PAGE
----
Mr. Johnson replaces Steve Barrett, who resigned in March, and the respected but wearying conservative icon, Lee Anderson, who left the paper April 18 after seven decades as reporter and editorial writer. Chattanoogans had been put to sleep by Mr. Anderson’s generalized praises of free markets and constitutional government. His work, for all its grace, regularity and beaming admiration of political liberty in a national context, failed gradually to engage — or enrage — partly because he didn’t bring his arguments home.

“You make a lot of friends and you don’t want to make fun of your friends,” Mr. Johnson said. “I don’t think that Lee was willing to go after people, to hold people accountable, because he’d see ’em at church, he’d see ’em at the barbecue — stuff like that. And I just am going to be just very careful not to let personal relationships get in the way of my thinking.” The group applauded.

Mr. Johnson is frank about his purpose at the Times Free Press. He asked listeners what they suppose is the purpose of a newspaper. The answer: To generate a profit for its owner, Walter Hussman and Wehco Media in Little Rock, Ark. ”So they hired me, thinking, ‘So here’s a guy who says things that tick everybody off in the course of a week as we saw, and we’ll get people reading.’ So I think they wanted somebody who had commitment to a principle but who would also needle elected officials and hold people accountable, and I see that as my role.”

Rousing the base against official overreach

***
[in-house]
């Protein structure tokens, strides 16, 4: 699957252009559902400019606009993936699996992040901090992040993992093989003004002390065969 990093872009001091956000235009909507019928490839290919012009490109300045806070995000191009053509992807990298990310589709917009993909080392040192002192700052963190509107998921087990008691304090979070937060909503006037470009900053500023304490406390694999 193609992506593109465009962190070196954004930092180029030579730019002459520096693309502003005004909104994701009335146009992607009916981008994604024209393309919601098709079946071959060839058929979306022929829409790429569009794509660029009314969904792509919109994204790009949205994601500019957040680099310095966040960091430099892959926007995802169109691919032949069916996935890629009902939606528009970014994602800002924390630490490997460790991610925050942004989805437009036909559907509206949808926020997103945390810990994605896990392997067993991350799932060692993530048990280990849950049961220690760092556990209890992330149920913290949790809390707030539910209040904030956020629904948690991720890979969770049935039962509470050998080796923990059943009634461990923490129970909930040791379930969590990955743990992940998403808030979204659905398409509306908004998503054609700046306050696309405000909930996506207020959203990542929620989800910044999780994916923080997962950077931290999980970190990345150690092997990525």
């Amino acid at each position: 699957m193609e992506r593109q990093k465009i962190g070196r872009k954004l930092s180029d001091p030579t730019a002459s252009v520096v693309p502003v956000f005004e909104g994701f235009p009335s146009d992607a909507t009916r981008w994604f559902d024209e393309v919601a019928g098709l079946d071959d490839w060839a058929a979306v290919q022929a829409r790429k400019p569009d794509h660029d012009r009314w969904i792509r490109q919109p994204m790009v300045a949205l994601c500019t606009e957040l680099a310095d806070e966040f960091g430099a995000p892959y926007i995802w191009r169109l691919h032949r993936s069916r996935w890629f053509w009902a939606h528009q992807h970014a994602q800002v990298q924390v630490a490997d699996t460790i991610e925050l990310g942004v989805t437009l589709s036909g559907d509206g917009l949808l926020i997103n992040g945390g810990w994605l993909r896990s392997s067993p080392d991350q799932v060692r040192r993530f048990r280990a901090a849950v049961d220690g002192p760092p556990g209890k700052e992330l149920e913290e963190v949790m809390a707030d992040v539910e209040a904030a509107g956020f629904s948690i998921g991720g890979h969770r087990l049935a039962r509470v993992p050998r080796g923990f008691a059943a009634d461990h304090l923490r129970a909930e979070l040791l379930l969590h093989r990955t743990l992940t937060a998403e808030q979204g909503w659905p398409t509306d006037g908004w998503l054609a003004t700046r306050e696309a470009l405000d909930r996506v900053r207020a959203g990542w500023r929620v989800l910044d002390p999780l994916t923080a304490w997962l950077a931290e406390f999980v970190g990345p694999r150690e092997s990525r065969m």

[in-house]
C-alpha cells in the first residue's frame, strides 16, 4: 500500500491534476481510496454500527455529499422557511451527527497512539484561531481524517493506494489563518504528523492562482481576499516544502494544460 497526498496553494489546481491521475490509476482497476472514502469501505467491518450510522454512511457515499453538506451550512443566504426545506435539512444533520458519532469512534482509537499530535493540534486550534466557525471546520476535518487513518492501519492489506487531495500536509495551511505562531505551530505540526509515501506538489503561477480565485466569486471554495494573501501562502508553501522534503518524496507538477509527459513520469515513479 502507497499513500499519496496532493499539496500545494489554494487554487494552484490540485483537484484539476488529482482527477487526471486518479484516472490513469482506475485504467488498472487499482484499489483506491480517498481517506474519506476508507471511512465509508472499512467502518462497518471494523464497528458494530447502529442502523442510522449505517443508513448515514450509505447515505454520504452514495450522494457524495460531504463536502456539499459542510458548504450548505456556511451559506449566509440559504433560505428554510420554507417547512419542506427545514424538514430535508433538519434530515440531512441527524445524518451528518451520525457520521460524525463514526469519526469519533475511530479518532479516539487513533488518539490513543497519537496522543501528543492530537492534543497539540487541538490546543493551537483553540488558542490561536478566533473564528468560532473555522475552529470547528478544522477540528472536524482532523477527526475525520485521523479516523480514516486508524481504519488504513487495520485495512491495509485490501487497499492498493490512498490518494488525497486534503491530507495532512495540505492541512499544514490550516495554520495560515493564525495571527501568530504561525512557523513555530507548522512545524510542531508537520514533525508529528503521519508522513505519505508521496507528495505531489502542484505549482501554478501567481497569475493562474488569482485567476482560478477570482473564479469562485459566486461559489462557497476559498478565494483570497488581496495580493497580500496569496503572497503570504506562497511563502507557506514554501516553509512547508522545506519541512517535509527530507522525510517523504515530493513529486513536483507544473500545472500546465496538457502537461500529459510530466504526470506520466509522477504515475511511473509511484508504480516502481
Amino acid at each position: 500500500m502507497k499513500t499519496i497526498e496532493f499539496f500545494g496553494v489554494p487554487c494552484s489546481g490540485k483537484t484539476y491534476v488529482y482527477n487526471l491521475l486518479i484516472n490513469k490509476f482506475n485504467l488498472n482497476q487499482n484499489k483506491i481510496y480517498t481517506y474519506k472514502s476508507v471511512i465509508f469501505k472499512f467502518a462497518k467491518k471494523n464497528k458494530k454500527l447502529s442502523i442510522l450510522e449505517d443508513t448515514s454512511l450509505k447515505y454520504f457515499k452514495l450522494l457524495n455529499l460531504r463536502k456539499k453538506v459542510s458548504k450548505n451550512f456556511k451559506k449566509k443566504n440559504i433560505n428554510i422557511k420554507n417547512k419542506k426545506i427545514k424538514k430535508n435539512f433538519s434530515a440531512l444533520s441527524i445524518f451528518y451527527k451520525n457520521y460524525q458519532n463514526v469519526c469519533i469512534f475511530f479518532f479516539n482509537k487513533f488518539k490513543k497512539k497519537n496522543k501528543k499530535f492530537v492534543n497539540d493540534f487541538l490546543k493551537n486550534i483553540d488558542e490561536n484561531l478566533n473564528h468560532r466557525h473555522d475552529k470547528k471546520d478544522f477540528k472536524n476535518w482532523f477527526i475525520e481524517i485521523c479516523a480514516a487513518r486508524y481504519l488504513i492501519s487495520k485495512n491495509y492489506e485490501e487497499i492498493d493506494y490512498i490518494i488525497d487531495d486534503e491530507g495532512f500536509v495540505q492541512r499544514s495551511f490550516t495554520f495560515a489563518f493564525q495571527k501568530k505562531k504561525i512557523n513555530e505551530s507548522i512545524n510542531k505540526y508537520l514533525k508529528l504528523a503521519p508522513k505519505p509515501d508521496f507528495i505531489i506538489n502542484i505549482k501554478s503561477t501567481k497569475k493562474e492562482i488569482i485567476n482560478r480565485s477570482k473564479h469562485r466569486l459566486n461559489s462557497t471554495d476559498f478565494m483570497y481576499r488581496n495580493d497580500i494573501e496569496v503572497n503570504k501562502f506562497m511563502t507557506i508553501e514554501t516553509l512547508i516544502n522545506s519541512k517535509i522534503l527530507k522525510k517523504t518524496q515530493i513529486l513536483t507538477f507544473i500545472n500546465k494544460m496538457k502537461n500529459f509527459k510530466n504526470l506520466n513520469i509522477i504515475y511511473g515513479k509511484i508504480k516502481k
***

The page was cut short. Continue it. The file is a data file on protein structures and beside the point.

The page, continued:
Hence his proposal to Mark West and other people at the tea party event. He suggests that the citizen watchdog take upon himself to snoop into the government’s business using the open records request form. He came with a stack of them and afterward handed out copies.

An open records check brought Mr. Johnson national attention. The morning after Al Gore won the Academy Award for “An Inconvenient Truth,” Mr. Johnson came to his Nashville think tank office and said, “I bet that guy uses a lot of electricity in his own home, and our investigative reporter said, ‘Well, in Tennessee, utility records are public records.’ If you know the address you can ask for it. So, I looked up Gore’s address. It wasn’t a very hard thing to do, and I requested the records, and about two hours later I found out that his average bill was 20 times higher than the average American’s. And he’s telling everybody not to turn on your air conditioning in the summer — exactly, ride your bicycle instead of your car, all this silliness. *** His average utility bill was 1,980 dollars a month. I mean, for most of us the average utility bill is 200 dollars.”

The citizen muckraker. The nosy do-gooder. The cranky defender of the constitution. The high-minded taxpaying citizen with a beef over a disputed property valuation. The vociferous troublemaker. The concerned citizen. These are potential seekers out of news, suppliers of tips, collaborators with the free press.